From original steam engines, designed by Caterpillar cofounders Benjamin Holt and C.L. Best, to modern emission-free electric engines, Caterpillar's history has been marked by milestones and technological innovations.
Today, we pop the hood to examine the heart of all Cat heavy equipment and generators: engines.
In this photo, Cat cofounder, Benjamin Holt, poses next to his steam tractor prototype in 1904. Steam is not an ideal power source, as it requires large amounts of water and coal, which limit an equipment’s range on job sites or in the fields.
Soon, Caterpillar turned to diesel to power its equipment. In this photo, Mr. Holt poses in front of a diesel-powered prototype, which was built in 1906. Three years later, in 1909, commercial models were produced at the Cat plant in East Peoria, Illinois.
The D9900 prototype (1931-1933) was nicknamed “Old Betsy”. It was the first diesel engine built entirely by Cat. Caterpillar's reputation for reliability attracted a lot of attention from many vehicle and generator manufacturers. By the late 1930s, the sale and manufacture of engines accounted for almost a third of the company's revenue. "Old Betsy" now rests peacefully at the National Museum of American History.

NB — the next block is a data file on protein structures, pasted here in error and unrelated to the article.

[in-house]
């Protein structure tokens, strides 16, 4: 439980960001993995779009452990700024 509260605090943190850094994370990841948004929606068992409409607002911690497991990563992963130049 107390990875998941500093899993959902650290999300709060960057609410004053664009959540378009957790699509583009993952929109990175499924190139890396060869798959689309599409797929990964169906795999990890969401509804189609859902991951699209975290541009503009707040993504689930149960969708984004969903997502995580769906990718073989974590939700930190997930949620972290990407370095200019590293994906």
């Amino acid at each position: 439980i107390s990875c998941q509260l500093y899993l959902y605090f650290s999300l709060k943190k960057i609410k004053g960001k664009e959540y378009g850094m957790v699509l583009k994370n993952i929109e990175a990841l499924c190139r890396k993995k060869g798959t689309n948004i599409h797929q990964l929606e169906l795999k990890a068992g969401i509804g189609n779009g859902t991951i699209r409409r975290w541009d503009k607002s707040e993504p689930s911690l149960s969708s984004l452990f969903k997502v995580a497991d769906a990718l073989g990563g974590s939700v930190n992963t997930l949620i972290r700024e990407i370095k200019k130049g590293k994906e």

Old engines had to be started manually due to lack of electric ignition. Here, a 1940s farmer starts his tractor before going to work in the fields (Photo: Library of Congress, Prints and Photographs Division, Washington, D.C.).
The reliability and durability of Cat engines were used early on to produce electricity. In this photo taken in 1942, this Cat engine is connected to a 15 kW generator (Photo: Library of Congress, Prints and Photographs Division, Washington, D.C.).
Modern Caterpillar diesel engines deliver incredible power. This industrial 3516E boasted a capacity of 2,100 horsepower versus the D9900’s meager 50. Diesel engines are also much more energy efficient and respect environmental emission standards.
Diesel is no longer considered the energy of the future. As always, and for more than a century, Caterpillar is adapting to the realities of its time by innovating its technologies and by employing emission-free electric motors. Several fully electric heavy equipment projects are being developed and marketed, particularly in the mining and construction industries. Other sustainable engine technologies, such as hydrogen (drawn from water) and biogas (organic waste recycling), are also on the market.